Date of Award:

1979

Document Type:

Thesis

Degree Name:

Master of Science (MS)

Department:

Natural Resources

Department name when degree awarded

Electrical Engineering

Advisor/Chair:

Clair Wyatt

Abstract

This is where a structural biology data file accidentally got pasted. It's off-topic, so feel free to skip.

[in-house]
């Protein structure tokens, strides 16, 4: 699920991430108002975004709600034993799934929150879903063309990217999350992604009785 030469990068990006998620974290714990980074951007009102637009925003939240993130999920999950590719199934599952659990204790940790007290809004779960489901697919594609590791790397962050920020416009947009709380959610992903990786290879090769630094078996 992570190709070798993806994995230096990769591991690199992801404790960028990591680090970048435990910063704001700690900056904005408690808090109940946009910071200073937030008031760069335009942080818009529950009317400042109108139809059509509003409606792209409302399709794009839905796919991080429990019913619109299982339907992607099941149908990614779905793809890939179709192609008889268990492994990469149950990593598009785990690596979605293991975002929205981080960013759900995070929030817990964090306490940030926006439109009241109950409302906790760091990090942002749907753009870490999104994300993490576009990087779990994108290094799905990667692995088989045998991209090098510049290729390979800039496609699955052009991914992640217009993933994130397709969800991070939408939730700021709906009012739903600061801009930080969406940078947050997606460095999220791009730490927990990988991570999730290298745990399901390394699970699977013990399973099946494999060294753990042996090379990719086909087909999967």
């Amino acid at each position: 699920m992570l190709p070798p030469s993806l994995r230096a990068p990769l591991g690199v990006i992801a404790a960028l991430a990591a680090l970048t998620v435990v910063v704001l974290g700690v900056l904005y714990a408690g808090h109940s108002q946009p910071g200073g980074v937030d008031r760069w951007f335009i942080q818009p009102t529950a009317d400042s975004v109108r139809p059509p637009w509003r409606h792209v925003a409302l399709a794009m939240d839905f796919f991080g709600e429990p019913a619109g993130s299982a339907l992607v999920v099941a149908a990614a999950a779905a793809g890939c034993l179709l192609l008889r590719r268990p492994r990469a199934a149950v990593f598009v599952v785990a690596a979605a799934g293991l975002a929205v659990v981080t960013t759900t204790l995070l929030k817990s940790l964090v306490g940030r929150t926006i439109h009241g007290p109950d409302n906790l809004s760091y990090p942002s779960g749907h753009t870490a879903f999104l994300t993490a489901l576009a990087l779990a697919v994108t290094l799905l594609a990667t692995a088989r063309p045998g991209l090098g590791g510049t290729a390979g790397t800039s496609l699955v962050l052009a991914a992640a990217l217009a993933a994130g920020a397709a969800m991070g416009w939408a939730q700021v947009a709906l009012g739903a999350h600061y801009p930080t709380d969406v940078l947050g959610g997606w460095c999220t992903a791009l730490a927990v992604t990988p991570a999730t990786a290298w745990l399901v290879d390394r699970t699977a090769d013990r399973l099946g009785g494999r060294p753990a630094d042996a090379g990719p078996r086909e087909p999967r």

This study was performed to determine the spectral signatures of deer and their natural background elements for censusing purposes. Consideration was given to atmospheric transmittance, acceptable flying weather, and terrain. Possible spectral bands between 0.3 and 14.0 μm were obtained (over a pathlength of 1500 feet at an altitude of 5000 feet) based upon atmospheric transmittance using the LOWTRAN 3B computer program. They are: 0.30 - 1.33, 1.49 - 1.79, 2.00 - 2.50, 3.00 - 3.16, 3.38 - 4.10, 4.59 - 5.05, and 8.00 - 13.33 μm, for transmittance greater than 75%. Weather conditions are favorable for flying and taking data on the average of 2 days per week (in areas near Salt Lake City) throughout the winter months. Measurements were obtained of the spectral reflectance and spectral emissivity of deer hide, sands, soils, sage brush, and other natural winter habitat elements. The results of these measurements indicate that all the biological samples tested emit blackbody radiation; that is, the emissivity is approximately unity and there are no unique spectral signatures. The reflected spectra in the region 0.5 to 1.1 μm contains considerable unique spectra, including chlorophyll absorption at 0.66 μm, that might be useful in de signing a multi spectral classifier.

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